If you expect to apply for life insurance, disability insurance or long-term-care insurance, think twice about getting a DNA test.

DNA testing has become so inexpensive in recent years that many people are having it done as a precaution—or simply out of curiosity. For $250 or less, companies such as 23AndMe (23AndMe.com) and Color Genomics (Color.com) will analyze a sample of your saliva and tell you about your heritage and/or your health. Example: Some people learn that they have inherited genes that put them at high risk for breast, ovarian, colorectal or prostate cancer. If knowing this inspires them to make anticancer lifestyle changes or to be checked for cancer more frequently, it could help them stay healthier.

But if a DNA test reveals that you have a genetic predisposition to a serious health problem, you may be required to inform life, disability and long-term-care insurers of this when you apply for coverage. (Genetic testing that explores only your ancestry and not your health should not create this problem.) And insurance companies may respond by imposing higher premiums or declining to cover you at all. The federal Genetic Information Nondiscrimination Act bars health insurers from requesting the results of genetic tests or discriminating against applicants based on such tests, but this law does not apply to other forms of insurance.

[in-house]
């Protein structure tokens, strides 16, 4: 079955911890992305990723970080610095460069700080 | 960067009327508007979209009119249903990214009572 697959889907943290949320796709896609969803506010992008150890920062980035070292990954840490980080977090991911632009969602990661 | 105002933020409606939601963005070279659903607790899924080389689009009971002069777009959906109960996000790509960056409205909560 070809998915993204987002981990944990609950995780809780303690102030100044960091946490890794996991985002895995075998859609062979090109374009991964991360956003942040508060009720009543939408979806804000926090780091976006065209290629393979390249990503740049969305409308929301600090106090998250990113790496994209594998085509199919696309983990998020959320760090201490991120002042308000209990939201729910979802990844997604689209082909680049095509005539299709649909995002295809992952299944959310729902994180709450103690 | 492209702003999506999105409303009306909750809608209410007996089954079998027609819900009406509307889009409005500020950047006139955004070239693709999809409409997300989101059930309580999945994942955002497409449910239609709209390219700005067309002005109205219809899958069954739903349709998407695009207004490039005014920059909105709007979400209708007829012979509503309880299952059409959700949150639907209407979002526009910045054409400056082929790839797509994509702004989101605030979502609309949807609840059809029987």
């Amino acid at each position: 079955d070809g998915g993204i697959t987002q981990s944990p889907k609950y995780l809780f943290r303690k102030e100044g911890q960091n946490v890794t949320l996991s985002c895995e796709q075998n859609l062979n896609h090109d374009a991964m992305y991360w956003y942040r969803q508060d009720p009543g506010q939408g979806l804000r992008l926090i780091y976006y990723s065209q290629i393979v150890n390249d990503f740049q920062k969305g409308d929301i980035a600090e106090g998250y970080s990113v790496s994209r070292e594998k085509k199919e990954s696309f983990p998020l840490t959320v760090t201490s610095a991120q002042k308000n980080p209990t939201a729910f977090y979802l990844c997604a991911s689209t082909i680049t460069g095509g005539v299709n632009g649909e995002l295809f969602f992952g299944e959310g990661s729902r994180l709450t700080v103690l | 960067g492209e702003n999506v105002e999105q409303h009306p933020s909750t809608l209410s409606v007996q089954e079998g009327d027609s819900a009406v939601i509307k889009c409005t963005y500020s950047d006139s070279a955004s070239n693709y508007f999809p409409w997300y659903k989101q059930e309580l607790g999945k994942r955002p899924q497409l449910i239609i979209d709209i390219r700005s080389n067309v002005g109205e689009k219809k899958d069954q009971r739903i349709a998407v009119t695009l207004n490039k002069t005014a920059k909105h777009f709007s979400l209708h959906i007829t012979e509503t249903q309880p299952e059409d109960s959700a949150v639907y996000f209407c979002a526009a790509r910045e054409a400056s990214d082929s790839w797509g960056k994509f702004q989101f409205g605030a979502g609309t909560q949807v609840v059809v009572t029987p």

What to do: If your doctor advises you to get a genetic test because of a specific, pressing medical concern, do so. But if there is no pressing health concern and you intend to apply for life, disability or long-term-care insurance in the future, delay DNA testing until after you have been approved…or choose a test that reports on your ancestry only and not on your health.­

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